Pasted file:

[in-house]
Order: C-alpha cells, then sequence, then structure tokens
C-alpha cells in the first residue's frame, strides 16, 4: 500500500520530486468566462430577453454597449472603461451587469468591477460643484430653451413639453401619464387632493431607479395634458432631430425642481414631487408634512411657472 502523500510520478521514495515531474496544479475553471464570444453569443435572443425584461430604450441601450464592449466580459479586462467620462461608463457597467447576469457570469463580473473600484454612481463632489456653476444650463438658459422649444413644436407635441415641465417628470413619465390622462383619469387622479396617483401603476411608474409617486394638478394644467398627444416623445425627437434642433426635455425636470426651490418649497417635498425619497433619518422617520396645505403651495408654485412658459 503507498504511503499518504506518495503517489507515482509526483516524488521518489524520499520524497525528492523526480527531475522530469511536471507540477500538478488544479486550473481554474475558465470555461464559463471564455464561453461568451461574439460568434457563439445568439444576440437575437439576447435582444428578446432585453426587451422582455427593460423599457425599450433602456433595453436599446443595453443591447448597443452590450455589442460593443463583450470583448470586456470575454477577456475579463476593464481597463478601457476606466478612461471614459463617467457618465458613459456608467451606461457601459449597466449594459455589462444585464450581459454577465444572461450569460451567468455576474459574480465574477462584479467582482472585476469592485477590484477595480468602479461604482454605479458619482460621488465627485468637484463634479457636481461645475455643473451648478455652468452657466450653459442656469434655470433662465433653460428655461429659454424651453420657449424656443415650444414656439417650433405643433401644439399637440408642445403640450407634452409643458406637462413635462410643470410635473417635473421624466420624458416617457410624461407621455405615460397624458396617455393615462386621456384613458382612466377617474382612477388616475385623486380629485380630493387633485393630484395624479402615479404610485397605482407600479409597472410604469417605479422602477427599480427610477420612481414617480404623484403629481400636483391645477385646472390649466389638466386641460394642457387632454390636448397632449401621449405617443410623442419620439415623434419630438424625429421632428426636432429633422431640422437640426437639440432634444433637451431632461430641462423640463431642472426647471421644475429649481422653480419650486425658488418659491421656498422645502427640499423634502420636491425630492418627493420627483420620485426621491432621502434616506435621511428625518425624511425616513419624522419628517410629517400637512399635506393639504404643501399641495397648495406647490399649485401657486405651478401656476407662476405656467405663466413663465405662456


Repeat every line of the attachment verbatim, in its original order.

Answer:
[in-house]
Order: C-alpha cells, then sequence, then structure tokens
C-alpha cells in the first residue's frame, strides 16, 4: 500500500520530486468566462430577453454597449472603461451587469468591477460643484430653451413639453401619464387632493431607479395634458432631430425642481414631487408634512411657472 502523500510520478521514495515531474496544479475553471464570444453569443435572443425584461430604450441601450464592449466580459479586462467620462461608463457597467447576469457570469463580473473600484454612481463632489456653476444650463438658459422649444413644436407635441415641465417628470413619465390622462383619469387622479396617483401603476411608474409617486394638478394644467398627444416623445425627437434642433426635455425636470426651490418649497417635498425619497433619518422617520396645505403651495408654485412658459 503507498504511503499518504506518495503517489507515482509526483516524488521518489524520499520524497525528492523526480527531475522530469511536471507540477500538478488544479486550473481554474475558465470555461464559463471564455464561453461568451461574439460568434457563439445568439444576440437575437439576447435582444428578446432585453426587451422582455427593460423599457425599450433602456433595453436599446443595453443591447448597443452590450455589442460593443463583450470583448470586456470575454477577456475579463476593464481597463478601457476606466478612461471614459463617467457618465458613459456608467451606461457601459449597466449594459455589462444585464450581459454577465444572461450569460451567468455576474459574480465574477462584479467582482472585476469592485477590484477595480468602479461604482454605479458619482460621488465627485468637484463634479457636481461645475455643473451648478455652468452657466450653459442656469434655470433662465433653460428655461429659454424651453420657449424656443415650444414656439417650433405643433401644439399637440408642445403640450407634452409643458406637462413635462410643470410635473417635473421624466420624458416617457410624461407621455405615460397624458396617455393615462386621456384613458382612466377617474382612477388616475385623486380629485380630493387633485393630484395624479402615479404610485397605482407600479409597472410604469417605479422602477427599480427610477420612481414617480404623484403629481400636483391645477385646472390649466389638466386641460394642457387632454390636448397632449401621449405617443410623442419620439415623434419630438424625429421632428426636432429633422431640422437640426437639440432634444433637451431632461430641462423640463431642472426647471421644475429649481422653480419650486425658488418659491421656498422645502427640499423634502420636491425630492418627493420627483420620485426621491432621502434616506435621511428625518425624511425616513419624522419628517410629517400637512399635506393639504404643501399641495397648495406647490399649485401657486405651478401656476407662476405656467405663466413663465405662456